happiness can be found in the darkest of times, only if one remembers to turn on the light

#8    kannin

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Posted 11 July 2013 - 02:44 PM

View PostKowalski, on 11 July 2013 - 02:40 PM, said:

Sometimes, if I'm bored, or I'm lacking creative story ideas.....
thats good almost like a realistic butterfly effect

happiness can be found in the darkest of times, only if one remembers to turn on the light

#9    kannin

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Posted 11 July 2013 - 02:55 PM

my diaries help me remind my self what ive had to do to become the man and father i am now, i respect my old self

happiness can be found in the darkest of times, only if one remembers to turn on the light

#10    Odd Requiem

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Posted 11 July 2013 - 02:56 PM

It's a journal! Not a diary.

But I've kept almost all of them. It's sometimes vindicating to see how far I've come in life.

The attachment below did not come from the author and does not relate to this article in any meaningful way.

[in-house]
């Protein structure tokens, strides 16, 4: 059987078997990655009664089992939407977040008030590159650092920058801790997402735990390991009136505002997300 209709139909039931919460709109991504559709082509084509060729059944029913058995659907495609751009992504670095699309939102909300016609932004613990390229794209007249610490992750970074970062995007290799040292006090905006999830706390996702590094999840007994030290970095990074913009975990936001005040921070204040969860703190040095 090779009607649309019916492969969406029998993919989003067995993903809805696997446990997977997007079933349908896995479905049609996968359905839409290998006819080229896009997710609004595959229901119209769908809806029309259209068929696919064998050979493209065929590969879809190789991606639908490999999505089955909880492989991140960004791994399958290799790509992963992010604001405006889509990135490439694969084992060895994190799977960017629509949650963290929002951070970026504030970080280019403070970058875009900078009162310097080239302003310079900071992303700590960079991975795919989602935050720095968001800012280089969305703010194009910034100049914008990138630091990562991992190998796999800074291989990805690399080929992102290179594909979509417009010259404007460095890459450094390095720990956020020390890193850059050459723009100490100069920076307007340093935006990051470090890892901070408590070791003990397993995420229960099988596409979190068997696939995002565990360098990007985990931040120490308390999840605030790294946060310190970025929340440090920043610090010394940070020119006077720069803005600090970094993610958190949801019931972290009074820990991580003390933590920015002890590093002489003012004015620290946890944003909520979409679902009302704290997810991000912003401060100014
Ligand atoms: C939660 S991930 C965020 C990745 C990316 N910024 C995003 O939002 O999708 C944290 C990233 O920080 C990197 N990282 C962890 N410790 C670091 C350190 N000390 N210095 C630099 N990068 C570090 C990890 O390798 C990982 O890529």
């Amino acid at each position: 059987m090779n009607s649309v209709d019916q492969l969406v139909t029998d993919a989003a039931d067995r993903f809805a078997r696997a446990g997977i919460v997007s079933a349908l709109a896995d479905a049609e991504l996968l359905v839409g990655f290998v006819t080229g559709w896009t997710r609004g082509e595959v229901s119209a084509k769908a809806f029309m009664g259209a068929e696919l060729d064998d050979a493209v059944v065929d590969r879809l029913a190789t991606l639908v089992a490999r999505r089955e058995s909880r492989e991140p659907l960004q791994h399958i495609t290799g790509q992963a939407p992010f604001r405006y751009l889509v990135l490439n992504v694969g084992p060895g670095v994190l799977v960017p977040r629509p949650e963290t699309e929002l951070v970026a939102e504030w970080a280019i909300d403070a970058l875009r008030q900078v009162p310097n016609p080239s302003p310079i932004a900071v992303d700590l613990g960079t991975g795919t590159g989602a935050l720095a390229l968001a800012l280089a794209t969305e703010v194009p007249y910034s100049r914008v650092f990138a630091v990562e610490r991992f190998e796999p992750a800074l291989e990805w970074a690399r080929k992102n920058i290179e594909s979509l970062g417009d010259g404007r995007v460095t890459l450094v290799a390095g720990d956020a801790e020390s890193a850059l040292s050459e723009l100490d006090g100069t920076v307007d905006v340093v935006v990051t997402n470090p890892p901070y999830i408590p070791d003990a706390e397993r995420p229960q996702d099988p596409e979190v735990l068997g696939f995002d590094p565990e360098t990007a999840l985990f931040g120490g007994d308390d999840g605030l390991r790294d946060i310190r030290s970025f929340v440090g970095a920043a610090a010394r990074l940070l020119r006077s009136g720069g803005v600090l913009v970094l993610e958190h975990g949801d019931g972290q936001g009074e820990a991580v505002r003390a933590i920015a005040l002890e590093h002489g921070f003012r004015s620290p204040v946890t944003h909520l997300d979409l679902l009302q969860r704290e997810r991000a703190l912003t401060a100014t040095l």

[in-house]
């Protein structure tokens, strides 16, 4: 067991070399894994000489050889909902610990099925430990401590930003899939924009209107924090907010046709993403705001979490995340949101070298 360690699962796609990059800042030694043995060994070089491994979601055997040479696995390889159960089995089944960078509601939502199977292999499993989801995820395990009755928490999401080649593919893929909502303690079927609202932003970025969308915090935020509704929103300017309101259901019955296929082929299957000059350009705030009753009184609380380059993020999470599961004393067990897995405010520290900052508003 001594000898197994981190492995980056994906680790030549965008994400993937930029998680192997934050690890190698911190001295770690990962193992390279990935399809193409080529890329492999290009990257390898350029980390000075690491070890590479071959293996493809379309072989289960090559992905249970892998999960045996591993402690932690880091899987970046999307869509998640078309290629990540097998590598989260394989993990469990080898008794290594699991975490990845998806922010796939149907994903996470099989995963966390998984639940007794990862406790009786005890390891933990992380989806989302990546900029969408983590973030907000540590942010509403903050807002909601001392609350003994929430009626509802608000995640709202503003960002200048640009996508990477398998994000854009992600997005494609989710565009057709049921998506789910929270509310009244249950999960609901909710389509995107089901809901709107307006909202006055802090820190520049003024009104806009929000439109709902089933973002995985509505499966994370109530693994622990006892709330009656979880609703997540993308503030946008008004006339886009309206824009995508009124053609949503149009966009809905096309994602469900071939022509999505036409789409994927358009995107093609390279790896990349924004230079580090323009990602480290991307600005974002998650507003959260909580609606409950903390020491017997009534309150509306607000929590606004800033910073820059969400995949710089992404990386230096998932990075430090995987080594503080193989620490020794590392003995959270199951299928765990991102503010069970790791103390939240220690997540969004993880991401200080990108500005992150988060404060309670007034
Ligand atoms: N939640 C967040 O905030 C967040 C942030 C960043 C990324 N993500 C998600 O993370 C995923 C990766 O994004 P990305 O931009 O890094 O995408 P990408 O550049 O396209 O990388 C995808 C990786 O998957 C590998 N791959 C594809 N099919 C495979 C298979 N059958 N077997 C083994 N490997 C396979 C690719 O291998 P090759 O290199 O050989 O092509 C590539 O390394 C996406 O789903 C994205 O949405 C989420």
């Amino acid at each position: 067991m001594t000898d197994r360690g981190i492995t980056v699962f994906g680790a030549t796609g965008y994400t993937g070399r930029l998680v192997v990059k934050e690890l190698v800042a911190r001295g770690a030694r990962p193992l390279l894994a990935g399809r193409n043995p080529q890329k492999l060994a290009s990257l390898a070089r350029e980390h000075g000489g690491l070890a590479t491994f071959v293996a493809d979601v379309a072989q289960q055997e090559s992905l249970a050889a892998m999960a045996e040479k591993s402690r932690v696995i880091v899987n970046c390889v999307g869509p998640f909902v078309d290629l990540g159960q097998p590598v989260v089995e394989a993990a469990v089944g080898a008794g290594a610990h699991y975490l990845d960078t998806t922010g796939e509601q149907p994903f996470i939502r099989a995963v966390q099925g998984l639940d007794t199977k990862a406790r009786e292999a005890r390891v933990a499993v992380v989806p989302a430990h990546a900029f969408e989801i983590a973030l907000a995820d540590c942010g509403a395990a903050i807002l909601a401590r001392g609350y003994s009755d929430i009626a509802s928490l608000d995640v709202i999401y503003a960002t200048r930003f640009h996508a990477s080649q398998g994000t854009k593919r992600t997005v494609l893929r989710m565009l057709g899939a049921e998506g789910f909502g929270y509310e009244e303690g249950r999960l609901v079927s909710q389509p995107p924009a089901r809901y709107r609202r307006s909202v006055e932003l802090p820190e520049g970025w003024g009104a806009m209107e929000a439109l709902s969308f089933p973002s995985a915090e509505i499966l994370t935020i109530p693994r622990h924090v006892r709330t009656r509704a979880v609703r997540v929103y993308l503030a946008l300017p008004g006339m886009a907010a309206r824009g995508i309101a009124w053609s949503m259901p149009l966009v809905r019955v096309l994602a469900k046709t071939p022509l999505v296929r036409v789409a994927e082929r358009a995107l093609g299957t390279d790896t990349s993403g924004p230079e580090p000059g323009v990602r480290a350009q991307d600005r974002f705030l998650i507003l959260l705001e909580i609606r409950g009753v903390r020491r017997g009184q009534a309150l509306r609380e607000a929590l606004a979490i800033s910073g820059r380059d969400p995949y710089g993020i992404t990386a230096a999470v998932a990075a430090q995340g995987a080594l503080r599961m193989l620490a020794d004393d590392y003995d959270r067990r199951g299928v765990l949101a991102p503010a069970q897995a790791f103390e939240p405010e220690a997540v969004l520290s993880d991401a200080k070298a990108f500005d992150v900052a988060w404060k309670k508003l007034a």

Plus, I have sketches and pictures and memories that I'm not ready to forget.

Aren't diaries/journals really just words we want to say but don't have the voice to say it?

If my journals were to be published 100 years after  my death, I wouldn't be rolling in my grave.
It would almost be like making your life infinite.

I don't know.

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#11    Ashotep

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Posted 11 July 2013 - 05:03 PM

I've got one and I write in it once in a while.  Some of the things that I write about are usually about the crap I have been through.  Its a place to sound off and not hurt anyone's feelings unless they read it.  Which if I do say something that someone would find hurtful its because they did or said something to hurt me.

Yes Odd Requiem there is some stuff in there that I would like to say to someone but don't feel like I can.